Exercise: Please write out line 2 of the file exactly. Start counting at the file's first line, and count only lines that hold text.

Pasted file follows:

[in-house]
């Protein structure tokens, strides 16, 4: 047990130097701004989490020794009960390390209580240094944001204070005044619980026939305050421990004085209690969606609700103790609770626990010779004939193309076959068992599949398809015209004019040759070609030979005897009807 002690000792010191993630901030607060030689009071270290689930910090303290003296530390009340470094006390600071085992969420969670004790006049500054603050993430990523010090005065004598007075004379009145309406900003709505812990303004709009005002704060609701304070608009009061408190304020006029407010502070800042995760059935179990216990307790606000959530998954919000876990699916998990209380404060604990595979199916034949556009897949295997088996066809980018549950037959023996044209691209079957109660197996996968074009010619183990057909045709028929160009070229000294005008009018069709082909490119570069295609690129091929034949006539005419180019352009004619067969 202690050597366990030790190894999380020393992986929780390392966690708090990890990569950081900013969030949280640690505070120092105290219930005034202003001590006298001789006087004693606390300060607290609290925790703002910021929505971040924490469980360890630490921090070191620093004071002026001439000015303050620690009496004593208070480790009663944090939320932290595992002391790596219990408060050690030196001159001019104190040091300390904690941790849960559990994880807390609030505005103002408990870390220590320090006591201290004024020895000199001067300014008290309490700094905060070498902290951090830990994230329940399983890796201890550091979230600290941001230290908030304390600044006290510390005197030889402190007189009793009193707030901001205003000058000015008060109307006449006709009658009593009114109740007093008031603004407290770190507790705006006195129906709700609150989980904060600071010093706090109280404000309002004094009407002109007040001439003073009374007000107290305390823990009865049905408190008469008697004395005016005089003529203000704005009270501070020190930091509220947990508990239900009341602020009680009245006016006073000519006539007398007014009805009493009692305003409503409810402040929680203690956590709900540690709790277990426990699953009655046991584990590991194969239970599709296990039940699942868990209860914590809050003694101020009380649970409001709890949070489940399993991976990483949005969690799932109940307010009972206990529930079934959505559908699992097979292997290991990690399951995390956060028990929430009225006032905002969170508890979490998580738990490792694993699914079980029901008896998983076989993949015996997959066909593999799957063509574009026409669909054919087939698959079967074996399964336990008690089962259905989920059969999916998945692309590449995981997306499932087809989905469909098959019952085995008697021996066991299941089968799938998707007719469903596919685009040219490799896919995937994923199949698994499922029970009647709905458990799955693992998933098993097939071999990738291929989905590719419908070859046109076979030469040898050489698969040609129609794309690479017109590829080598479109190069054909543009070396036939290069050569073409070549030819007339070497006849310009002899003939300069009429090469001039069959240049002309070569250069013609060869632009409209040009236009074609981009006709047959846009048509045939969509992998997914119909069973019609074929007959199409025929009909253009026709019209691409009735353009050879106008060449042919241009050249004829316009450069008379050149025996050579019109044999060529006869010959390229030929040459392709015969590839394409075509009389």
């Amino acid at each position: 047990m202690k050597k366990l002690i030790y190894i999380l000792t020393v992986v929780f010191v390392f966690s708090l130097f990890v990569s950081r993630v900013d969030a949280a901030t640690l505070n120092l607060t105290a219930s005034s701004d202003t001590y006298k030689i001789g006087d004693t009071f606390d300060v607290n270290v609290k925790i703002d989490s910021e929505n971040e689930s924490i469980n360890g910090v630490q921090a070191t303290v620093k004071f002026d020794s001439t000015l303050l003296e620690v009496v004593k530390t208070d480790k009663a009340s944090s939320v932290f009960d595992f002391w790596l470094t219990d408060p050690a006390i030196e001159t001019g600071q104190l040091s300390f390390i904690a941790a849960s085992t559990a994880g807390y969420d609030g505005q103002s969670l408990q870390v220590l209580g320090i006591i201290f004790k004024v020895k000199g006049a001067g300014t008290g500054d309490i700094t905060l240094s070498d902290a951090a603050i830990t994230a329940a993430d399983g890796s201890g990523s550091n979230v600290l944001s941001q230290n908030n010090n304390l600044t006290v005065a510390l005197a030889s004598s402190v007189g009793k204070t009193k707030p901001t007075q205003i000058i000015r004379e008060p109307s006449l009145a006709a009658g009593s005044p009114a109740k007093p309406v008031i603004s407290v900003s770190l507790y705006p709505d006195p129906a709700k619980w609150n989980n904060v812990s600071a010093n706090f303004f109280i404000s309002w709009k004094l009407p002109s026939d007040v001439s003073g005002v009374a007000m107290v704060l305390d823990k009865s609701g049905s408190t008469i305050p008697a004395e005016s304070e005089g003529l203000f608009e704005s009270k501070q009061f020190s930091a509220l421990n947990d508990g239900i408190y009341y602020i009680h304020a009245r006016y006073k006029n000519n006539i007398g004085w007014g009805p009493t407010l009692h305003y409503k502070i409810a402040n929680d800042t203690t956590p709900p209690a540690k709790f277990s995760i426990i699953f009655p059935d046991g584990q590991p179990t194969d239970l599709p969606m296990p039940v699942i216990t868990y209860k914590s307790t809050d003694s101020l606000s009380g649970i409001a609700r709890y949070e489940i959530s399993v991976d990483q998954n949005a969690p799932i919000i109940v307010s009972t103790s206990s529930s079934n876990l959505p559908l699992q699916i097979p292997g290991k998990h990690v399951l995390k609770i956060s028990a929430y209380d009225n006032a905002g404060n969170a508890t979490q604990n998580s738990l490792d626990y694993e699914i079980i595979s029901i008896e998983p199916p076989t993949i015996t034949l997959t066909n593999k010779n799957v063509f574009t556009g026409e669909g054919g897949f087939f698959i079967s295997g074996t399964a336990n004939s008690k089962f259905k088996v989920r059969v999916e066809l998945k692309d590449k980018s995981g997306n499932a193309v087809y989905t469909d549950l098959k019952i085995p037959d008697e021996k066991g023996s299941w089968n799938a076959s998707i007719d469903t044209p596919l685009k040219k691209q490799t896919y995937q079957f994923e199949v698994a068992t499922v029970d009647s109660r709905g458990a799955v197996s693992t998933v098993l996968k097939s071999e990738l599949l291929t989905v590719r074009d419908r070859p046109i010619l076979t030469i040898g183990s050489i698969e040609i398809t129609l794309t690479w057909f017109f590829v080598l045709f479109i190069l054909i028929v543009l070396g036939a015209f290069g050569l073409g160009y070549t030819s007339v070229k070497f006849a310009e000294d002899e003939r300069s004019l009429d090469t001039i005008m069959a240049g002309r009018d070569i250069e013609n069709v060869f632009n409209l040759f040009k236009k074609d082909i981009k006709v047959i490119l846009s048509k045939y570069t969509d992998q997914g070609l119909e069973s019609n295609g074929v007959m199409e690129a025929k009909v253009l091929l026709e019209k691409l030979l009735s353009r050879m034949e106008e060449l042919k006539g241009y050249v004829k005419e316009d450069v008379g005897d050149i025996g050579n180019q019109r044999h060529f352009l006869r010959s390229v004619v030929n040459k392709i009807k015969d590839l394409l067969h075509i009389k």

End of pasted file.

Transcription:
């Protein structure tokens, strides 16, 4: 047990130097701004989490020794009960390390209580240094944001204070005044619980026939305050421990004085209690969606609700103790609770626990010779004939193309076959068992599949398809015209004019040759070609030979005897009807 002690000792010191993630901030607060030689009071270290689930910090303290003296530390009340470094006390600071085992969420969670004790006049500054603050993430990523010090005065004598007075004379009145309406900003709505812990303004709009005002704060609701304070608009009061408190304020006029407010502070800042995760059935179990216990307790606000959530998954919000876990699916998990209380404060604990595979199916034949556009897949295997088996066809980018549950037959023996044209691209079957109660197996996968074009010619183990057909045709028929160009070229000294005008009018069709082909490119570069295609690129091929034949006539005419180019352009004619067969 202690050597366990030790190894999380020393992986929780390392966690708090990890990569950081900013969030949280640690505070120092105290219930005034202003001590006298001789006087004693606390300060607290609290925790703002910021929505971040924490469980360890630490921090070191620093004071002026001439000015303050620690009496004593208070480790009663944090939320932290595992002391790596219990408060050690030196001159001019104190040091300390904690941790849960559990994880807390609030505005103002408990870390220590320090006591201290004024020895000199001067300014008290309490700094905060070498902290951090830990994230329940399983890796201890550091979230600290941001230290908030304390600044006290510390005197030889402190007189009793009193707030901001205003000058000015008060109307006449006709009658009593009114109740007093008031603004407290770190507790705006006195129906709700609150989980904060600071010093706090109280404000309002004094009407002109007040001439003073009374007000107290305390823990009865049905408190008469008697004395005016005089003529203000704005009270501070020190930091509220947990508990239900009341602020009680009245006016006073000519006539007398007014009805009493009692305003409503409810402040929680203690956590709900540690709790277990426990699953009655046991584990590991194969239970599709296990039940699942868990209860914590809050003694101020009380649970409001709890949070489940399993991976990483949005969690799932109940307010009972206990529930079934959505559908699992097979292997290991990690399951995390956060028990929430009225006032905002969170508890979490998580738990490792694993699914079980029901008896998983076989993949015996997959066909593999799957063509574009026409669909054919087939698959079967074996399964336990008690089962259905989920059969999916998945692309590449995981997306499932087809989905469909098959019952085995008697021996066991299941089968799938998707007719469903596919685009040219490799896919995937994923199949698994499922029970009647709905458990799955693992998933098993097939071999990738291929989905590719419908070859046109076979030469040898050489698969040609129609794309690479017109590829080598479109190069054909543009070396036939290069050569073409070549030819007339070497006849310009002899003939300069009429090469001039069959240049002309070569250069013609060869632009409209040009236009074609981009006709047959846009048509045939969509992998997914119909069973019609074929007959199409025929009909253009026709019209691409009735353009050879106008060449042919241009050249004829316009450069008379050149025996050579019109044999060529006869010959390229030929040459392709015969590839394409075509009389």